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[144] said he,1 ‘exert your utmost influence to prevail
Chap. Xxxiii} 1768. April.
upon the Assembly of your Province to take no notice of it, which will be treating it with the contempt it deserves.—If they give any countenance to this seditious paper, it will be your duty to prevent any proceedings upon it by an immediate prorogation or dissolution.’2 This order he sent even to the Governor of Pennsylvania, who, by its Charter, had no power to prorogue or dissolve an Assembly. Massachusetts was told, that the King considered ‘their resolutions contrary to the sense of the Assembly, and procured by surprise. You will, therefore,’ such was the command to Bernard, ‘require of the House of Representatives in his Majesty's name to rescind the resolution which gave birth to the Circular letter from the Speaker, and to declare their disapprobation of that rash and hasty proceeding.’ ‘If the new Assembly should refuse to comply, it is the King's pleasure that you should immediately dissolve them.’3 In America, the best informed of the Crown Officers attributed the instruction to ‘the express order of the King.’4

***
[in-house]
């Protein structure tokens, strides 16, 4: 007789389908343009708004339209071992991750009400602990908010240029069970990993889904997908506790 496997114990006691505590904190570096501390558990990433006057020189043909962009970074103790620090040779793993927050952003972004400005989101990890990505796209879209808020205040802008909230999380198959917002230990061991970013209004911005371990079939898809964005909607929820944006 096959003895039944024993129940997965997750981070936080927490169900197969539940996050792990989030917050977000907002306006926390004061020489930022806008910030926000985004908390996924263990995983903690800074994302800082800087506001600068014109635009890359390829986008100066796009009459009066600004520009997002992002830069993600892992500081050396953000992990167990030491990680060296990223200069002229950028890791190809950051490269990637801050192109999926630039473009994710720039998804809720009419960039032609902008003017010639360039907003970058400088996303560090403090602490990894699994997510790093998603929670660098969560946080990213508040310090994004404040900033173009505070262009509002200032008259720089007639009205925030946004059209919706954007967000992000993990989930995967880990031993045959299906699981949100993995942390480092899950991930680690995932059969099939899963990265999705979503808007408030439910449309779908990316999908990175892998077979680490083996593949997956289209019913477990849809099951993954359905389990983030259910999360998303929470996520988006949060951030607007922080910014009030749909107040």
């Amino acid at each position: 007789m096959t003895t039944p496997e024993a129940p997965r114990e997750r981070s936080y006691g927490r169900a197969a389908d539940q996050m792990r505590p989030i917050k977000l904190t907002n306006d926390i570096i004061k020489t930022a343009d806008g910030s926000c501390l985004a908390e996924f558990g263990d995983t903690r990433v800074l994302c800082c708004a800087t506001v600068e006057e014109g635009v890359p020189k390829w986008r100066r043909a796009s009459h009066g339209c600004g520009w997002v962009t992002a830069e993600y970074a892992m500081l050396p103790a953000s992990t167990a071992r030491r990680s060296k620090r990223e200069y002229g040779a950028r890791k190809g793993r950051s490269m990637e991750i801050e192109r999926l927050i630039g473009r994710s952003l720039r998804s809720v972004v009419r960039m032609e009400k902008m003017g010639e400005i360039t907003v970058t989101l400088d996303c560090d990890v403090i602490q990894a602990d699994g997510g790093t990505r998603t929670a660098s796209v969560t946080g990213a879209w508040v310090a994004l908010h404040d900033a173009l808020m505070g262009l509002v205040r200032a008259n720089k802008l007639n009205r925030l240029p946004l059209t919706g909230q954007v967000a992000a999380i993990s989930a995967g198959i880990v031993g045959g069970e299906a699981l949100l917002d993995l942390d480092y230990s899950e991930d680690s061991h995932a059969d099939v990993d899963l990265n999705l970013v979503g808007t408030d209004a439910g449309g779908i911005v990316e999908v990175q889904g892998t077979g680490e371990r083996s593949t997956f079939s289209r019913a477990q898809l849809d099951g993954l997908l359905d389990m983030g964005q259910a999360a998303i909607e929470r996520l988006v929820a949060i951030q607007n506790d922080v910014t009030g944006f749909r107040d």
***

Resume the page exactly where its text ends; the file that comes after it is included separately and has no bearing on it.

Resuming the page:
The Agent of the Assembly of Massachusetts interceded for the Colony. Its Petition was received by Hillsborough for the King's perusal, but was never officially presented. ‘It has been resolved in Council,’ said the Secretary, ‘that Governor Bernard have strict orders to insist upon the Assembly's revoking their Circular letter; and if refused, he is ’

1 Hillsborough's Circular Letter, 21 April, 1768, as addressed to Rhode Island, in Prior Documents, 220.

2 See Hillsborough's letter as sent to Maryland. This clause was omitted from the letter sent to Rhode Island.

3 Hillsborough to Bernard, 22 April, 1768.

4 Hutchinson to Bernard, 4 August, 1770.

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